Jaws on their eyes? Study suggests whale sharks have TEETH on their eyeballs
Scientists from the Okinawa Churashima Research Center in Japan have discovered that the whale shark has developed unique eye-adaptations similar to teeth.
The detailed research confirmed that the eyes of the whale shark are covered with eye denticles: small tooth-like projections that act as a rudimentary form of protection for the shark’s eyeball.
Eyeballs are crucial in helping a creature recognise its environment. However, due to their external nature, they are often subject to hazards.
This being the case, many species of animal developed ways of protecting their eyes. Some evolved to have eyelids, others retract their eyes deeper into their skull, and some, as the research suggests, developed denticles.
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The eye denticles differ in “morphology from that of the dermal denticles distributed over the rest of the body” due to different functionalities.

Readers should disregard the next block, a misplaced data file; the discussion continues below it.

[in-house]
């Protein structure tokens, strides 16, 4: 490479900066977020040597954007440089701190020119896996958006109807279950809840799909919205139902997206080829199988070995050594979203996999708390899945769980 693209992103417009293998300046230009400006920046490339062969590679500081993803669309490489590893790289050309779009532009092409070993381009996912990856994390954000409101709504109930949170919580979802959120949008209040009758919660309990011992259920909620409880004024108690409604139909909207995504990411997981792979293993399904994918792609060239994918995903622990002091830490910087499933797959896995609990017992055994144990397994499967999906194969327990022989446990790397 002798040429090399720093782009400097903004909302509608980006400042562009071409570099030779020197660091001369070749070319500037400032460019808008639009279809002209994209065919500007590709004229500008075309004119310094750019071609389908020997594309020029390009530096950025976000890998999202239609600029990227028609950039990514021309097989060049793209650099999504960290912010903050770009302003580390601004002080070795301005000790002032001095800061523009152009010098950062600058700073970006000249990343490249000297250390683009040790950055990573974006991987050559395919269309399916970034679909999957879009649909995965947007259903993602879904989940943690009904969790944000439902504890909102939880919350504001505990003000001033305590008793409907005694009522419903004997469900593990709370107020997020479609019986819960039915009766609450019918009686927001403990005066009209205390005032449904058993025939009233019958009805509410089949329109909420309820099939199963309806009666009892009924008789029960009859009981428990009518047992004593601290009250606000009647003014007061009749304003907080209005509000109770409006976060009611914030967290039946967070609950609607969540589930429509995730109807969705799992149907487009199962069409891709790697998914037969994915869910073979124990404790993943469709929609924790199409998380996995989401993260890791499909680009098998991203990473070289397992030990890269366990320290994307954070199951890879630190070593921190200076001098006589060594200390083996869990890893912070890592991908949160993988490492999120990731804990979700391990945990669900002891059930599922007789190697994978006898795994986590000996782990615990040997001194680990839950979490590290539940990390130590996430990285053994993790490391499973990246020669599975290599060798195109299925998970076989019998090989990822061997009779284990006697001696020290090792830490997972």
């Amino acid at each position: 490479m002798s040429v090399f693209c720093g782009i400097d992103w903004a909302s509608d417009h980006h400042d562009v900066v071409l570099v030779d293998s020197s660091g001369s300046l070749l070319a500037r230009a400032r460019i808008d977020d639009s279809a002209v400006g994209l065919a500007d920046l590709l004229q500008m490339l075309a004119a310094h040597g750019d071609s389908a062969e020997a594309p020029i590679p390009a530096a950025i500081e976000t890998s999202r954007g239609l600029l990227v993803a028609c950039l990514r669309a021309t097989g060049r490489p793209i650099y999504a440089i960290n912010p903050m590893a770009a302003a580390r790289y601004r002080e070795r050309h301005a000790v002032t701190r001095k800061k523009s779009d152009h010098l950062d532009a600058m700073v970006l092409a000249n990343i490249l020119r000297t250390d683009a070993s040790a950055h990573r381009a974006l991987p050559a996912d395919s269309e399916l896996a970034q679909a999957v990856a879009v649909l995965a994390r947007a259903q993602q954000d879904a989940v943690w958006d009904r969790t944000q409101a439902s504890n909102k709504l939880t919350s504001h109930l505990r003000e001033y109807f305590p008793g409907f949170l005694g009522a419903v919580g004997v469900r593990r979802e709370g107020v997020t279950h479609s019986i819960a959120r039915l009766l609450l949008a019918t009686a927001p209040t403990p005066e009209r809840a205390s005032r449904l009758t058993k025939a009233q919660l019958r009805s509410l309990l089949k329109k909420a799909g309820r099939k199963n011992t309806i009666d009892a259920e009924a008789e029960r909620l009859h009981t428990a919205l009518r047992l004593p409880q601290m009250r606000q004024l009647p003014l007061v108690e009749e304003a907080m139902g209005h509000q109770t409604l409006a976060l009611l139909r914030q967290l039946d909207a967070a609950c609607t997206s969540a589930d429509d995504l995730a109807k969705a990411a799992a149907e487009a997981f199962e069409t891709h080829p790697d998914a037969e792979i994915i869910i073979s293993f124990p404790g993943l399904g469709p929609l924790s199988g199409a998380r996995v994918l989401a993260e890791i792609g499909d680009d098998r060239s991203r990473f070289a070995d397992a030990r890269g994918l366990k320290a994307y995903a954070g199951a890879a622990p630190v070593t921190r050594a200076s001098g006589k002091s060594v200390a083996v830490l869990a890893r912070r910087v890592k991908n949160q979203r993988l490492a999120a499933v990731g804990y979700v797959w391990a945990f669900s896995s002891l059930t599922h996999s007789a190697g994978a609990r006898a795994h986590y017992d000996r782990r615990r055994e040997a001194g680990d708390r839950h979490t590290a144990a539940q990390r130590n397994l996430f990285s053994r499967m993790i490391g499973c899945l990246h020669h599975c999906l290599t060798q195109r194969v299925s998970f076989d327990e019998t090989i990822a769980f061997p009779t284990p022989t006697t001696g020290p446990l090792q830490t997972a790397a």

Dermal denticles look and feel similar to scales but are actually the same as teeth. The rough skin of a shark is composed of dermal denticles and reduces drag, allowing it to swim faster.
The eye denticles, on the other hand, are designed to mechanically protect the eye by reducing abrasion.
The research also revealed that the whale shark (which is the largest fish, reaching over 18 meters in total length) was also discovered to be capable of retracting its eyes into its socket as another means of eye-protection.
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Until now, it was believed that these sharks rarely relied on vision. The fact that this species has developed such protective measures of its eyes “contradicts the general, though poorly established, notion of low reliance on vision in this species.”
The scientists conclude that as eye denticles have yet to be found on closely related species of shark, they are a “unique” characteristic to the whale shark.
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